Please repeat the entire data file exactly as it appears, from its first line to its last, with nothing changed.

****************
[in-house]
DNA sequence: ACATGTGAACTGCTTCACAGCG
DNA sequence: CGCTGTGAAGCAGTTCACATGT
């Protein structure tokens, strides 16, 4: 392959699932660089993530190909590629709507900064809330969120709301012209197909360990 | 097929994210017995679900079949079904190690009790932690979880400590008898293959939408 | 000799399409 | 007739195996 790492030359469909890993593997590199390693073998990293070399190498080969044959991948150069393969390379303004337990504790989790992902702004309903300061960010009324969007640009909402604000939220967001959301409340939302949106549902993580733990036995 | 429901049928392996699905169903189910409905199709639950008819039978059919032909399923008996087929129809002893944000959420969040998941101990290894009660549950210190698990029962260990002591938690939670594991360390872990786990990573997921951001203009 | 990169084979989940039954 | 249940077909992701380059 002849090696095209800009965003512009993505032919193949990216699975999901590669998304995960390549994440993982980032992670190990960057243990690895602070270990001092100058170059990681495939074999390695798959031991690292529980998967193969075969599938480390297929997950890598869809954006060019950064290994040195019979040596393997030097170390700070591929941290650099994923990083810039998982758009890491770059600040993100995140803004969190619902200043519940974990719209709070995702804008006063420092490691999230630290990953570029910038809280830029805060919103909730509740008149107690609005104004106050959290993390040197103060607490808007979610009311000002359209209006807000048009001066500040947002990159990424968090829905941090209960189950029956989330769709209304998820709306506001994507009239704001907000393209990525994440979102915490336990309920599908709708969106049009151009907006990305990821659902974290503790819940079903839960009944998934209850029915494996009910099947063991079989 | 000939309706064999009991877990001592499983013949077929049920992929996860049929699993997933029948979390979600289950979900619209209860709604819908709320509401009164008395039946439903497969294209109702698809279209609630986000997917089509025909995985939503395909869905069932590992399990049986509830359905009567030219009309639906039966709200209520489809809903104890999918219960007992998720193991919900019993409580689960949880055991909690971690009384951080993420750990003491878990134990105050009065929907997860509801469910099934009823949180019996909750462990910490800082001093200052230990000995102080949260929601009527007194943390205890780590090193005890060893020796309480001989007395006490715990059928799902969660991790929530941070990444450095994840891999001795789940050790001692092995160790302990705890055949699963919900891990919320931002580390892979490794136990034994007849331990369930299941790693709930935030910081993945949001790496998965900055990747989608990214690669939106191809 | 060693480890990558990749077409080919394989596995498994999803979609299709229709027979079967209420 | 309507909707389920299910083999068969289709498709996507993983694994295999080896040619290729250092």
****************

[in-house]
DNA sequence: ACATGTGAACTGCTTCACAGCG
DNA sequence: CGCTGTGAAGCAGTTCACATGT
């Protein structure tokens, strides 16, 4: 392959699932660089993530190909590629709507900064809330969120709301012209197909360990 | 097929994210017995679900079949079904190690009790932690979880400590008898293959939408 | 000799399409 | 007739195996 790492030359469909890993593997590199390693073998990293070399190498080969044959991948150069393969390379303004337990504790989790992902702004309903300061960010009324969007640009909402604000939220967001959301409340939302949106549902993580733990036995 | 429901049928392996699905169903189910409905199709639950008819039978059919032909399923008996087929129809002893944000959420969040998941101990290894009660549950210190698990029962260990002591938690939670594991360390872990786990990573997921951001203009 | 990169084979989940039954 | 249940077909992701380059 002849090696095209800009965003512009993505032919193949990216699975999901590669998304995960390549994440993982980032992670190990960057243990690895602070270990001092100058170059990681495939074999390695798959031991690292529980998967193969075969599938480390297929997950890598869809954006060019950064290994040195019979040596393997030097170390700070591929941290650099994923990083810039998982758009890491770059600040993100995140803004969190619902200043519940974990719209709070995702804008006063420092490691999230630290990953570029910038809280830029805060919103909730509740008149107690609005104004106050959290993390040197103060607490808007979610009311000002359209209006807000048009001066500040947002990159990424968090829905941090209960189950029956989330769709209304998820709306506001994507009239704001907000393209990525994440979102915490336990309920599908709708969106049009151009907006990305990821659902974290503790819940079903839960009944998934209850029915494996009910099947063991079989 | 000939309706064999009991877990001592499983013949077929049920992929996860049929699993997933029948979390979600289950979900619209209860709604819908709320509401009164008395039946439903497969294209109702698809279209609630986000997917089509025909995985939503395909869905069932590992399990049986509830359905009567030219009309639906039966709200209520489809809903104890999918219960007992998720193991919900019993409580689960949880055991909690971690009384951080993420750990003491878990134990105050009065929907997860509801469910099934009823949180019996909750462990910490800082001093200052230990000995102080949260929601009527007194943390205890780590090193005890060893020796309480001989007395006490715990059928799902969660991790929530941070990444450095994840891999001795789940050790001692092995160790302990705890055949699963919900891990919320931002580390892979490794136990034994007849331990369930299941790693709930935030910081993945949001790496998965900055990747989608990214690669939106191809 | 060693480890990558990749077409080919394989596995498994999803979609299709229709027979079967209420 | 309507909707389920299910083999068969289709498709996507993983694994295999080896040619290729250092």